Sukhwinder Singh routinely drives his truck from Ludhiana to Siliguri. He stops every few hundred kilometres to rest and have food. However, the last trip was very unpleasant for him.
“Bhaiya Bihar me kahin nahi mila, 300 km se gaddi chala raha hoon (Brother, I did not find it anywhere in Bihar. I have been driving for 300 km),” he says. Enroute to Siliguri, he could not rest anywhere in Bihar.
Dalkhola, West Bengal was his first stop after 300 km. He intends to take a long rest, and whisky, before leaving.
A labourer from Baisi, Bihar joins Sukhwinder at the liquor kiosk and buys two bottles of country-made liquor for Rs 100. Baisi is a town on the Bihar-West Bengal border.
The liquor vendor says pleasantly, “Please don’t publish our names and let us be. The booze ban in Bihar has been great for our business. Here in West Bengal we can sell both country-made and foreign liquor. And country-made liquor is much in demand these days.”
What Drives Dalkhola
Dalkhola is a grain market in the North Dinajpur district of West Bengal. A small portion of the town juts into Bihar. It is strategically located on the Chicken Neck that connects North-East to the rest of the country. The town lords over the intersection of National Highway (NH) 31 and 34. Purnia, Bihar is 40 km to its south, connected by NH 31. Kishanganj, which is minority dominated and abuts the Indo-Nepal border, is 40 km to its north.
The place is major a transit point and a truckers’ stop. But that is now in the past. It is all set to see a huge influx of cash and new customers, driven by the booze ban in Bihar.
These days the place is all abuzz, even frequent traffic jams, as people from across the border line up at the liquor shops.
Bihar Booze-ban Bonanza
“Many plan to open liquor vends here but are waiting for the assembly elections of Bengal and panchayat elections of Bihar to end,” says Om Prakash Gupta, a liquor vendor in Dalkhola.
“We are aware of the total ban on liquor in Bihar and you can’t rule out that sales will increase here,” he clarifies.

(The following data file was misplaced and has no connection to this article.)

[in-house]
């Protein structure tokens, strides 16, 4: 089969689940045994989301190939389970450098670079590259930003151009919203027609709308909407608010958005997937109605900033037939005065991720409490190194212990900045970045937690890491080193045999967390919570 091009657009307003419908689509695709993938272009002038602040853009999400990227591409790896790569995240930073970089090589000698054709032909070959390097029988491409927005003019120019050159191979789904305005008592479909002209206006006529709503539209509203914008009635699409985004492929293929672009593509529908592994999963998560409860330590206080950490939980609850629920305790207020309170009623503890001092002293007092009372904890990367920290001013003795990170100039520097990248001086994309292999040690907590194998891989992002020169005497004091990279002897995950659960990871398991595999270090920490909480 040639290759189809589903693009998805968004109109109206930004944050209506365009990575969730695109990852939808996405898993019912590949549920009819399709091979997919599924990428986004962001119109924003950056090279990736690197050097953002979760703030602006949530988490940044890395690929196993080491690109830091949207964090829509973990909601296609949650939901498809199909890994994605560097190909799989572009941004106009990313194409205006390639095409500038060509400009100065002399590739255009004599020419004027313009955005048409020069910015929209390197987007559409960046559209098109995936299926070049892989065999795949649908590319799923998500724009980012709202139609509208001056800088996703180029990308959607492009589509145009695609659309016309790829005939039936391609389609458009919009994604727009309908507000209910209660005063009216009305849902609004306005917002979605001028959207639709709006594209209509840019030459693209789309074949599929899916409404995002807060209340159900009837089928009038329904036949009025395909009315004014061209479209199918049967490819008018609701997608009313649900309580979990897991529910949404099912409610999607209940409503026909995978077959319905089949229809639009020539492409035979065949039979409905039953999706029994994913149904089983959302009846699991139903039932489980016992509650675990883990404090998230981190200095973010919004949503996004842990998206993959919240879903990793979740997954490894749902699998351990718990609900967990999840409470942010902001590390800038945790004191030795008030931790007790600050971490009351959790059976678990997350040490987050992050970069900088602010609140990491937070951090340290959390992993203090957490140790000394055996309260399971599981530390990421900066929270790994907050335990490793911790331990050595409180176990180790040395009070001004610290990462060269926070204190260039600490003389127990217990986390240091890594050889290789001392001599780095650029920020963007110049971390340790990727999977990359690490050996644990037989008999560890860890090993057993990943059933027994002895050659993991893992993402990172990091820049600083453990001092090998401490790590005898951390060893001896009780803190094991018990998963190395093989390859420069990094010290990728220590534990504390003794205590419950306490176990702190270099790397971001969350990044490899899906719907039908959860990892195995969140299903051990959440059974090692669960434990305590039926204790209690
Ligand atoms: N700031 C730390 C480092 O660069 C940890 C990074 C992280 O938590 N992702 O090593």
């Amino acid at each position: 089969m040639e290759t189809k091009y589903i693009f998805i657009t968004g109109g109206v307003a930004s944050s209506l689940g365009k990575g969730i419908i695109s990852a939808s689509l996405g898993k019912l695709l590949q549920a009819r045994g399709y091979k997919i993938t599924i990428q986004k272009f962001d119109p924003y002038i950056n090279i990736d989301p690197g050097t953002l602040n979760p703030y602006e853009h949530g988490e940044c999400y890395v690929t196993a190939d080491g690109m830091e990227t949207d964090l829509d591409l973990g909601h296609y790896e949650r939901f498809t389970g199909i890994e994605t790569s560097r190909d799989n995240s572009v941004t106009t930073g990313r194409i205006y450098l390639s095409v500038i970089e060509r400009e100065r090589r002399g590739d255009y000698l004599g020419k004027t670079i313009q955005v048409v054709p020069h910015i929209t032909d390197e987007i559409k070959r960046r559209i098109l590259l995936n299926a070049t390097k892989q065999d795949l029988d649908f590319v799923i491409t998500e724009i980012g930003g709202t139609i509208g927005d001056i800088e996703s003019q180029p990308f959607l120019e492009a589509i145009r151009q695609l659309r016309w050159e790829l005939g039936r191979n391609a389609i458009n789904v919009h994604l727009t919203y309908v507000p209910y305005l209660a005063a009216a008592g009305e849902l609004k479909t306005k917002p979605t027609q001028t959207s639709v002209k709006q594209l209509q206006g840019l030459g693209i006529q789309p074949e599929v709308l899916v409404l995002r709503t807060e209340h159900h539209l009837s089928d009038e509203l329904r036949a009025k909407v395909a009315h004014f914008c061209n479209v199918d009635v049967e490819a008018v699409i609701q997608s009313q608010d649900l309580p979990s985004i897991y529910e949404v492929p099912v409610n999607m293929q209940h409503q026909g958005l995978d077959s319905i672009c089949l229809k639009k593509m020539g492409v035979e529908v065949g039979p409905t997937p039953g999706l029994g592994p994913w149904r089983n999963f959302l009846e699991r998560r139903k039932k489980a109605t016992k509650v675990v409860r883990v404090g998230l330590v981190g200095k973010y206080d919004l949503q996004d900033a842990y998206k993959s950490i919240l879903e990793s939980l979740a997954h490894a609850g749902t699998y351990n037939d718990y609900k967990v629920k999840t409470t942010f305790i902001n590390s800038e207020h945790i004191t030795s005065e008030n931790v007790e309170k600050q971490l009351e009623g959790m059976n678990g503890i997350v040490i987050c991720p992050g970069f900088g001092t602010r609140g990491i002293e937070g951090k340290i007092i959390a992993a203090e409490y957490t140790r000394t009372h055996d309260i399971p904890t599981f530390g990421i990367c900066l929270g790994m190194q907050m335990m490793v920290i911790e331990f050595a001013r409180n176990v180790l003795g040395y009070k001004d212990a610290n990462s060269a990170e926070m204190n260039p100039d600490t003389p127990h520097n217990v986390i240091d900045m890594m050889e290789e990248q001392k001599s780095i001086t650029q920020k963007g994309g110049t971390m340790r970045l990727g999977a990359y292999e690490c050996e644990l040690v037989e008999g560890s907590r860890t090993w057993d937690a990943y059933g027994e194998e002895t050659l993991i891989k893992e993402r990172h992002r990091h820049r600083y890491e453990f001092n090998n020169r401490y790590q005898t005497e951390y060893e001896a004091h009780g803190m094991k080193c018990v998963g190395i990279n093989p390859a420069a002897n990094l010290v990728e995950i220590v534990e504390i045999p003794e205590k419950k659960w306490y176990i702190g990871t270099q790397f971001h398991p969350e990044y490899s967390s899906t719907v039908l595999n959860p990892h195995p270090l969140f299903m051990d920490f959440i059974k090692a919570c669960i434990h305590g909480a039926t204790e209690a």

The shopkeepers are betting that Bihar’s police and excise department will implement the prohibition with maximum strictness.
Recently, Purnia administration held a meeting with West Bengal Police officials at Dalkhola and urged them to cooperate with Bihar in implementing the prohibition. The meeting was attended by excise officials too.
“Everything depends on how long the police and excise officials of Bihar remain alert and active. The liquor ban in Bihar has certainly increased the sales here,” says Gupta.
“Since April 2, a day after the ban, we have been witnessing a steady stream of people at the liquor kiosks. Most hide the stuff in the boot of their vehicles, for fear of Bihar officials at the border. Many just drink a lot. The situation is a godsend for this small Bengal town,” adds Gupta.
There are four registered wine shops here. One along the NH 31, which links Assam with Bihar, and three along NH 34, which connects Siliguri to Kolkata. There is also a beer bar next to NH 31.
The strategic stretch that connects Bihar is clearly under-serviced.
“Electione pare amader chandi hobe (After elections we will be rolling in money),” exclaims a liquor vendor here.
All the four Seemanchal districts of Bihar—Purnia, Katihar, Araria, and Kishanganj—share land or riverine border with West Bengal.
“Balrampur of Katihar and Pothia of Kishanganj are indistinguishable from West Bengal. Hence it is not easy to check liquor sale and consumption [across the border],” a police official posted at Dalkhola told HT.
He claims that the liquor ban in Bihar would create a whole new set of problems. Enterprising young men are sure to set up bootlegging networks in the coming days.
Liquor vendors here are already in talks with their influential counterparts in the neighbouring districts of Bihar. “Even MPs and MLAs of Seemanchal are involved in selling foreign and country-made liquor,” said a vendor, without disclosing his identity and without elaborating any further.
Locals say that there is unprecedented enthusiasm among land prospectors too, with many of the rich and powerful planning to set up liquor vends here.
“We have had businessmen from Kishanganj and Purnia looking for land along NH 31, to set up liquor dhabas (highways eateries). Being equidistant from two important Seemanchal towns, many are likely to come here. Local Bengalis with land are now quoting double the rates, at Rs 5 lakh per kattha (1 kattha is about 350 square metres), which was unimaginable a few days ago,” says Sushil Pramanik, a farmhand in Dalkhola.
And in all this, an unprecedented phenomenon has gone unnoticed.
For the first time in history of West Bengal, its citizens are cheering for a chief minister of Bihar. How long this will last, is anybody’s guess.